About 50 minutes into the final leg, I started convincing myself that I should have finished by now. I started freaking out. I could see the yellow trail markers, but I convinced myself I was going in circles. I started panicking and I'm sure if you saw me you would have thought I'd been chased through the forest by some psychopath murderer. I had seen no one besides the aid station volunteers for pretty much the entire race. So essentially I was running for 7 hours at this point by myself through the middle of the woods. I was terrified. I also didn't drink any more water cause I had to go to the bathroom so bad, and I stopped eating because I thought I was close to the end. It was not a good situation. 

My new rule for ultras: Never Assume Anything. Always stick to your plan, no matter where you are in the race.

I kept looking at my map and trying to figure out where I was in accordance with the actual trail markers so I could gauge how much more I had to go. The only problem with this was that at each trail intersection there was a different end point described and I didn't have the mental facilities to orient myself. I finally saw a trail marker that pointed to the park we started in, and the marker said I only had .6 miles to go. I was thrilled.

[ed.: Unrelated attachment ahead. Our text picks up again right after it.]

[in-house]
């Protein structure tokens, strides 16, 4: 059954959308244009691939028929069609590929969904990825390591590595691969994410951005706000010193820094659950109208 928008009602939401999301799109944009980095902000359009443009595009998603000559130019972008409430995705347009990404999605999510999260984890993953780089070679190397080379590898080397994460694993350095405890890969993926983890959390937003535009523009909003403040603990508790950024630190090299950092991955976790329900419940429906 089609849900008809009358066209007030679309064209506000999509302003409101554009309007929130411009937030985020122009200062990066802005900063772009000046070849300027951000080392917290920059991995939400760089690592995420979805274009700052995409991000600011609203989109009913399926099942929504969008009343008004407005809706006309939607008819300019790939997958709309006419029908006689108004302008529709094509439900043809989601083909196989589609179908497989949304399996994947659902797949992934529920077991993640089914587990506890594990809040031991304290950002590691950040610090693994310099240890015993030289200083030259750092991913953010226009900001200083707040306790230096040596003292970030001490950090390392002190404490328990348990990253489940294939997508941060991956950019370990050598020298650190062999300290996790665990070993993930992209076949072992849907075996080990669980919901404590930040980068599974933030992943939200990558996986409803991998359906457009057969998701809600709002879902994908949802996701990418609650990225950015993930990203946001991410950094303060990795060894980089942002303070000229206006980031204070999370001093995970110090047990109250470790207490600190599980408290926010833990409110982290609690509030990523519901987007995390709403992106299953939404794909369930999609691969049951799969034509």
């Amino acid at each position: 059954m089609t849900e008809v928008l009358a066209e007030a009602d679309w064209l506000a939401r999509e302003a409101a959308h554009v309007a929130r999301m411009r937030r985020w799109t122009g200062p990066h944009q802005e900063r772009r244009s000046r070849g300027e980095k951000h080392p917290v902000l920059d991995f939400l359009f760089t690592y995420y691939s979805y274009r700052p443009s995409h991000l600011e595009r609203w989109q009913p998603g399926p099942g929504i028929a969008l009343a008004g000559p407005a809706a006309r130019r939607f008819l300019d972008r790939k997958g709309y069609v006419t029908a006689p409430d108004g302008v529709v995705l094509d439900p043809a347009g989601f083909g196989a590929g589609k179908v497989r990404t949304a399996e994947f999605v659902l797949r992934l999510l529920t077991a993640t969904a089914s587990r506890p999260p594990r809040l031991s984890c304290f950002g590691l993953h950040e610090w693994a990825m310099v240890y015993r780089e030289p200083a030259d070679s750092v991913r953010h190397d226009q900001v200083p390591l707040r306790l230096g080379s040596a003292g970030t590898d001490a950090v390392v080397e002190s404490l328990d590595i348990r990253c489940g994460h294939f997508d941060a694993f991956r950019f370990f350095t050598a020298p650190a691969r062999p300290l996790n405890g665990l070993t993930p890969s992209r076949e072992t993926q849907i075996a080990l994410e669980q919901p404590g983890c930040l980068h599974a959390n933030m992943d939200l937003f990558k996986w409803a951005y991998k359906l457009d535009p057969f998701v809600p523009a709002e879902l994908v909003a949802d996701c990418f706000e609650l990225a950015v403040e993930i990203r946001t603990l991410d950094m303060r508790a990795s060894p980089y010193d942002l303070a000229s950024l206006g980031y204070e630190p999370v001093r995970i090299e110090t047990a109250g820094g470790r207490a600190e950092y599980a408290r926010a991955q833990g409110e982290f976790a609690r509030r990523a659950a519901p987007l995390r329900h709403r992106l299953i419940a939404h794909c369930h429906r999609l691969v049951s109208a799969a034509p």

FINALLY I saw the trail marker "FINISH" ahead. I started laughing hysterically for some reason, and ambled on ahead. Here I am making my blistering entrance to the finish area:

I DID IT! I FINISHED! I was so so so so happy. AND FREEZING. I have never been colder in my entire life. I started shivering uncontrollably and I didn't stop until almost an hour later after I got to the after race restaurant and got a cup of tea in myself. Here I am now that I could stop moving in a forward motion: 

Talk about Crazed Meghan face. Danni kind of looks a little scared of me haha!! But I was done, and happy that I had accomplished this huge goal I have had for myself for some time. I finished in 7:29, and I was ecstatic that I could stop running and eating Bloks. And wear a sweatshirt.